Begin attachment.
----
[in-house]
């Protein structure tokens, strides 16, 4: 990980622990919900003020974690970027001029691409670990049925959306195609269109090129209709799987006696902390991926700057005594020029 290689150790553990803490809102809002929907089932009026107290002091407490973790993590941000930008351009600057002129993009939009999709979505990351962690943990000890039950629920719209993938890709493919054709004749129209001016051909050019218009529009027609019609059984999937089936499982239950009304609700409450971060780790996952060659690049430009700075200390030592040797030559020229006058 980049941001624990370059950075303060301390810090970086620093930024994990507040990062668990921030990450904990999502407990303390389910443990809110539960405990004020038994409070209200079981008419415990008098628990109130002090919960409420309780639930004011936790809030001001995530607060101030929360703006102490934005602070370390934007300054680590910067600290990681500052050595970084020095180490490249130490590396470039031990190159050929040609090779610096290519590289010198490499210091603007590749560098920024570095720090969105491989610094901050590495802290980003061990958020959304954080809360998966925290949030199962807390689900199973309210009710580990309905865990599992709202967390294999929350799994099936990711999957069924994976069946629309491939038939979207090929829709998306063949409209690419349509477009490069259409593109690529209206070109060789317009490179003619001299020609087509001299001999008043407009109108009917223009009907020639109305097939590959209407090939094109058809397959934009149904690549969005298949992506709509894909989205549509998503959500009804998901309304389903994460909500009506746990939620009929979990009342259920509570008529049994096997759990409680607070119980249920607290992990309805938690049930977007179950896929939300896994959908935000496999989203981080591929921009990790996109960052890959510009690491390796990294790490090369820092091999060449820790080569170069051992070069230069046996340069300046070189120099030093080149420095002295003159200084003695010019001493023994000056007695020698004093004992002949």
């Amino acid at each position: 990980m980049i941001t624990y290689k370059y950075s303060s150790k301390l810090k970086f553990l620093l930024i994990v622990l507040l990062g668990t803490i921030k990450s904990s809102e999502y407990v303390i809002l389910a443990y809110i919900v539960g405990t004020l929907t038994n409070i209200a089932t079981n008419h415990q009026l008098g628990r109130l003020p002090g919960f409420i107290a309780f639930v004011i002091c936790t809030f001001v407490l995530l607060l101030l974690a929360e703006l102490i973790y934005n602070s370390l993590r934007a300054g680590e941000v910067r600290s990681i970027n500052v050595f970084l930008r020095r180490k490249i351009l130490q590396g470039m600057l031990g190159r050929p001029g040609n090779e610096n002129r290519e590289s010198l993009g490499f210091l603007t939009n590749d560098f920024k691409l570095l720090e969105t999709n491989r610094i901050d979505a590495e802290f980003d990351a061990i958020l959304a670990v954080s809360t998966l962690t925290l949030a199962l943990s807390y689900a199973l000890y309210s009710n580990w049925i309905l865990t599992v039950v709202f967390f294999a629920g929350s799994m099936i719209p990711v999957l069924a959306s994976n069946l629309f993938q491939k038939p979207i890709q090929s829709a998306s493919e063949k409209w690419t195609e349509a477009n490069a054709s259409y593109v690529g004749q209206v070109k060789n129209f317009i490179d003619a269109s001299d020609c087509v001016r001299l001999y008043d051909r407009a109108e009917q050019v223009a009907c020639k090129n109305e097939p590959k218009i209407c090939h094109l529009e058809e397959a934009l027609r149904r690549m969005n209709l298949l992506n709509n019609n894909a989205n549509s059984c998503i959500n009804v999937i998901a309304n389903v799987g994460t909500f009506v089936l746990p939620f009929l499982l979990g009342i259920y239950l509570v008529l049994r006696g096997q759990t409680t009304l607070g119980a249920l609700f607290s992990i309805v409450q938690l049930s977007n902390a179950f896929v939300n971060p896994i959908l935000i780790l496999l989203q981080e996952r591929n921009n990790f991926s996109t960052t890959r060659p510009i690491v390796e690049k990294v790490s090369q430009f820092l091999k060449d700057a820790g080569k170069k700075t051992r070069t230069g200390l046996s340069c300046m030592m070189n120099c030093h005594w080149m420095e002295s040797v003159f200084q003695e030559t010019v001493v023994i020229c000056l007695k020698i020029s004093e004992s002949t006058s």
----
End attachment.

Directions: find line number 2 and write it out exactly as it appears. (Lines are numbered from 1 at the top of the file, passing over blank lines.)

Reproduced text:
């Protein structure tokens, strides 16, 4: 990980622990919900003020974690970027001029691409670990049925959306195609269109090129209709799987006696902390991926700057005594020029 290689150790553990803490809102809002929907089932009026107290002091407490973790993590941000930008351009600057002129993009939009999709979505990351962690943990000890039950629920719209993938890709493919054709004749129209001016051909050019218009529009027609019609059984999937089936499982239950009304609700409450971060780790996952060659690049430009700075200390030592040797030559020229006058 980049941001624990370059950075303060301390810090970086620093930024994990507040990062668990921030990450904990999502407990303390389910443990809110539960405990004020038994409070209200079981008419415990008098628990109130002090919960409420309780639930004011936790809030001001995530607060101030929360703006102490934005602070370390934007300054680590910067600290990681500052050595970084020095180490490249130490590396470039031990190159050929040609090779610096290519590289010198490499210091603007590749560098920024570095720090969105491989610094901050590495802290980003061990958020959304954080809360998966925290949030199962807390689900199973309210009710580990309905865990599992709202967390294999929350799994099936990711999957069924994976069946629309491939038939979207090929829709998306063949409209690419349509477009490069259409593109690529209206070109060789317009490179003619001299020609087509001299001999008043407009109108009917223009009907020639109305097939590959209407090939094109058809397959934009149904690549969005298949992506709509894909989205549509998503959500009804998901309304389903994460909500009506746990939620009929979990009342259920509570008529049994096997759990409680607070119980249920607290992990309805938690049930977007179950896929939300896994959908935000496999989203981080591929921009990790996109960052890959510009690491390796990294790490090369820092091999060449820790080569170069051992070069230069046996340069300046070189120099030093080149420095002295003159200084003695010019001493023994000056007695020698004093004992002949």